In this post I will present seven cognitive biases, how they can mess up your design work and what you can do to avoid that.
The Ikea effect - Share your work with other designers and your team member earlier, you will get early feedback from them. So you change your design early, without throwing your whole month effort.
The Dunning-Kruger effect - Plan enough time to research users and the product context. Validate ideas with your users while they’re still sketches; don’t waste time adding details to a concept that’s wrong to begin with.
Not Invented Here - Start design with finding cheap and easy to build ideas. That should force you to look at existing solutions, perhaps even those created by competitors. Don't discard copycats as inferior.
Inattentional blindness - Get users to test your work. They pay attention to different things than you do.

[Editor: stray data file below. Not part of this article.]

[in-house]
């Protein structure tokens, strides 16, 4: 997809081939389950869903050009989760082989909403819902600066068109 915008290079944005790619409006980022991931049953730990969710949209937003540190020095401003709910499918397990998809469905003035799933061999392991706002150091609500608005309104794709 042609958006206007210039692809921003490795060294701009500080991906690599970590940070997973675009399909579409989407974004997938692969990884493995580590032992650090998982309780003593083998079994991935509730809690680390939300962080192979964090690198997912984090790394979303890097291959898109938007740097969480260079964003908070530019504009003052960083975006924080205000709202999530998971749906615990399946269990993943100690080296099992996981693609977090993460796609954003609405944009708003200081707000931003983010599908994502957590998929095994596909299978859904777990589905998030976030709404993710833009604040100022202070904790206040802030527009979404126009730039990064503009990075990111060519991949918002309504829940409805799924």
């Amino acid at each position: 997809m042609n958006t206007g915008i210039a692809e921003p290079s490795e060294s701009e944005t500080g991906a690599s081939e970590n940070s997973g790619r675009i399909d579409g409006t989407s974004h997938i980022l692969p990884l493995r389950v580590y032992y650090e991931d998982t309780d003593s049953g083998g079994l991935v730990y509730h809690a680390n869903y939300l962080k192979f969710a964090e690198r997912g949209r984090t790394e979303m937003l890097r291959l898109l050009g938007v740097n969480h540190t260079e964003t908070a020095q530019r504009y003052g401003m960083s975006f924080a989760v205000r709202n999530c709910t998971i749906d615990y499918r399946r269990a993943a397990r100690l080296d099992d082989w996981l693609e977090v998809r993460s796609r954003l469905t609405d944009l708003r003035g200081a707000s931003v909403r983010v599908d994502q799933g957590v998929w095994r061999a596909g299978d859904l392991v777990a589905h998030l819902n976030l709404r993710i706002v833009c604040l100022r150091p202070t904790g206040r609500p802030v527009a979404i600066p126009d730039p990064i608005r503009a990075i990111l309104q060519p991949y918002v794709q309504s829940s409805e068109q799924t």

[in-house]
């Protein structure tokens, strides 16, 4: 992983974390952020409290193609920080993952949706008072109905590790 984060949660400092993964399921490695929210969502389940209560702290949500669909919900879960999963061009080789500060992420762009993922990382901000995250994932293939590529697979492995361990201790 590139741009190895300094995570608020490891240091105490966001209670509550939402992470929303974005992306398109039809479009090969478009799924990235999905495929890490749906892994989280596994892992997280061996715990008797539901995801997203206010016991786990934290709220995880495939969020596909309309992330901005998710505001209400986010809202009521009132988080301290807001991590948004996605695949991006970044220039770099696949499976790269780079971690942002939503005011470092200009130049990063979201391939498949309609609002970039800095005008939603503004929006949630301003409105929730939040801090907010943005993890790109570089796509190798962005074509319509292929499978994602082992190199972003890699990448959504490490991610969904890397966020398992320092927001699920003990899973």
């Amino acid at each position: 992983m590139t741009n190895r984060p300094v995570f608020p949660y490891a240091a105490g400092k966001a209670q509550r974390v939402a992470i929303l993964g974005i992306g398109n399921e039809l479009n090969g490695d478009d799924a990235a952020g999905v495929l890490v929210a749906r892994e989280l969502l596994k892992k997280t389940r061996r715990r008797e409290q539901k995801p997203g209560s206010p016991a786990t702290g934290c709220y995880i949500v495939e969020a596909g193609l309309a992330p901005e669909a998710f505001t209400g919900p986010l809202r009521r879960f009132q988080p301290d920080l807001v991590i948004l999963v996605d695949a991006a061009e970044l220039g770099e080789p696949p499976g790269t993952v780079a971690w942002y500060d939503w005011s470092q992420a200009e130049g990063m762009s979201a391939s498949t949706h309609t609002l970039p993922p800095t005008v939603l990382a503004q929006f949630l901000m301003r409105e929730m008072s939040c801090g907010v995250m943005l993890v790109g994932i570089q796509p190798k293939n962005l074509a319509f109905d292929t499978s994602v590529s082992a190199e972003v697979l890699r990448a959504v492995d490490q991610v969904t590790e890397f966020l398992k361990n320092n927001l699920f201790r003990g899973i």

Survivorship bias - Success in the market is all about not failing. ...we can often learn more from failed products than from the successful ones.
Information bias - Take research seriously and use the scientific method. Make your hypotheses explicit, be critical of your testing methods, separate gathering data from analysis.
Confirmation bias - Because confirmation bias is the basis for so many biases, there’s really no way to avoid it completely. ... Avoiding stupidity is better than seeking brilliance. ... Trust your design process and be proud of finding results that go against your intuition.
Can you really outsmart your brain? - Cognitive biases are hardwired and skew our perception of reality. Just knowing about cognitive biases doesn’t make you immune to them. ... The other nasty thing of biases is that they can be easy to spot in other people’s reasoning, but much harder in your own. ... The most effective way to reduce the effect of biases, is to change what you perceive, not how you process it.
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